Growing Around Grief

So I haven’t written anything for a really long time. Pretty much because there’s nothing to report…well nothing major. And not a lot has happened. Well a lot has, but just everyday stuff. In a way that is what I have been focusing on; my new everyday.

I’ve heard a number of horror stories from some of my ‘grief friends’ (yes, you make them!) of people saying ‘aren’t you over it yet?’ or ‘shouldn’t you be passed this now?’

Well, no!

There is no ‘over’ or ‘passed’, just ‘through’ and ‘with’. Grief is not a thing that can be exorcised, or conquered or quashed, but something that must be navigated, situated and adapted to – that is the real quest.

Dr Lois Tonkin uses the model of ‘growing around grief’. That the monster appears as something which consumes us and one which we think we must strive, with all of our might, to minimize and diminish; recovery will be achieved once the grief is considerably smaller than it was before. But the truth of the matter is, is that the grief does not shrink; the pain and loss of a significant person will never reduce – and why would it? You still miss them, you’d still prefer for them to be here, you still wish with all of your heart that you can tell them about your day and that they can hold you tightly when the world feels like too big of a place – that longing does not go away. You, however grow around it – you learn how to not let its treacherous tentacles seep their grasp into every corner of your being. It can’t get smaller so you have to get bigger – you have to grow. You adapt, you create space, you establish ways of carrying it with you. Sometimes you choose to acknowledge its existence and other times you turn your back on it and wait for it to catch you off guard. 

It is not all of you, just an awful accessory – like a hideous satchel that your auntie bought you one christmas that you have to wear – there is a purpose to it, but you’d rather not have it. Sometimes you forget it’s even on you, other times it gets totally in the way and is a massive chore to carry, or you manage to take it off, leave it somewhere and then a few days later it is returned to you and you begrudgingly put it on again. The satchel is vile, but it does not mean that the rest of your outfit cannot be fabulous! Get what I mean?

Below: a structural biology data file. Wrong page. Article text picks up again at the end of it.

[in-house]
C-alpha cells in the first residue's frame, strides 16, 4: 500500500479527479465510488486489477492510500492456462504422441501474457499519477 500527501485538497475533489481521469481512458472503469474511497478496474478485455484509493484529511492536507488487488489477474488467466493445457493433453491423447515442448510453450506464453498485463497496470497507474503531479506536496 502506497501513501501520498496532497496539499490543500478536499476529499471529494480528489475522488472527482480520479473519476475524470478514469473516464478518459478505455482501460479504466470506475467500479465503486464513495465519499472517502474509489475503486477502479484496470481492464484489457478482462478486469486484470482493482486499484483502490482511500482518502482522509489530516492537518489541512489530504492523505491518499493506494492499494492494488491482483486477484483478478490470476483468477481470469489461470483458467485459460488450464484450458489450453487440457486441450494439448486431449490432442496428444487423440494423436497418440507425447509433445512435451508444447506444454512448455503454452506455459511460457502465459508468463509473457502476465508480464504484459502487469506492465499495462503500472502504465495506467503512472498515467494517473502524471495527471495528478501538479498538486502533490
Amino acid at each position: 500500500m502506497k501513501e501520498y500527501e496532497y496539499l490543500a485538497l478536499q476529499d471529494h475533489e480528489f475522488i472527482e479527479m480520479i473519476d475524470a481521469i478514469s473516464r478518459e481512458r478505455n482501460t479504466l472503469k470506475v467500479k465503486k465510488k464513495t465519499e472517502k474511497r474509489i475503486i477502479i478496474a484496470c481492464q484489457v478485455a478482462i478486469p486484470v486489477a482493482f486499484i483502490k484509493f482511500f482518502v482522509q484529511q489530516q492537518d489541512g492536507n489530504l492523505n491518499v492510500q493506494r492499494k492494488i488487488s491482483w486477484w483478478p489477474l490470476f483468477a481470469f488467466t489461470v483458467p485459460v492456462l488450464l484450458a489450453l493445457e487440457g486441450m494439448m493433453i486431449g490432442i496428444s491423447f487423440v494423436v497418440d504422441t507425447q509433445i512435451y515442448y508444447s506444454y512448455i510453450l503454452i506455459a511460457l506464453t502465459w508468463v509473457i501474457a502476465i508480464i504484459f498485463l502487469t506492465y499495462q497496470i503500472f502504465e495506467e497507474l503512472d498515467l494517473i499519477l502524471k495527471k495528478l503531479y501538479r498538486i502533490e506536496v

I’ve been opening and closing productions, finishing terms, planning new projects, going for days away, catching up with friends, planning an amazing holiday with my hubby, talking through my dad’s retirement and watching my sister dreaming and achieving. I’ve also been wanting to call my mam, get her advice, catch up with her, make plans with her and I’ve also been thinking about what she would have said or done for other people. Maybe this is the process of ‘growing’?

I get lots of comments, on here and in real life, about how ‘amazingly I’m coping’ (and maybe I am), but I know there are a number of people who are going through similar experiences who read this, so it’s only fair I tell you of a recent time when the grief did fully consume me.

I’d had a busy couple of weeks; head down and plough through, and then I got flu. My body was already exhausted, my asthma flared up and I took to my bed. In that moment of feeling really fragile, every crippling thought of losing my mam flooded my body. I cried every day, the reality of my new life sent pangs of panic to my chest and I could not breathe, It had enveloped every ounce of me that I could not even articulate my feelings to others. I was a mess. And as the week went on, the safer I felt in my bed, away from the rest of the world. Was this it? Was this the moment I’d been fearing?

Thanks to the unfaltering love and attention from my hubby, the flu began to lift and one morning I found my appetite was back to normal and I needed breakfast. I could have stayed in my pjs, safe in the cocoon of my living room, but as I looked at the picture of my Mam on our bookshelf, I knew what I wanted to do.

I got showered, dressed and took myself to one of my Mam’s favourite breakfast spots. One thing I’ve been fearing , since the alien first came, is what would I do if I was by myself and involuntarily started to cry?! Well as my pancakes and latte arrived, tears just rolled out of my eyes; I wasn’t even crying, it was just like two full basins overflowing. So I put my sunglasses on (yep, indoors) put my earphones in and tucked in!! I finished, paid and left – I got through it. I breathed a massive sigh of relief and automatically felt lighter. I think that bit might have been the growing, not the other stuff.

I am, by no stretch of the imagination, looking forward to what this means going forward, but I think I now know what to expect and roughly how this grief thing is going to be…or more importantly, how I am going to have to be around it.


2 Comments Add yours

  1. Janet Wilson says:

    When Mam died and as u I was trying to get my head round how it could have happened and how I was ever going to get through her never being there anymore I read about grief being like a wave. Some days it crashes down on u and knocks u for six and other days it’s just there in the background minding it’s own business and letting u get on with things. What I read was so true and I often read the passage.


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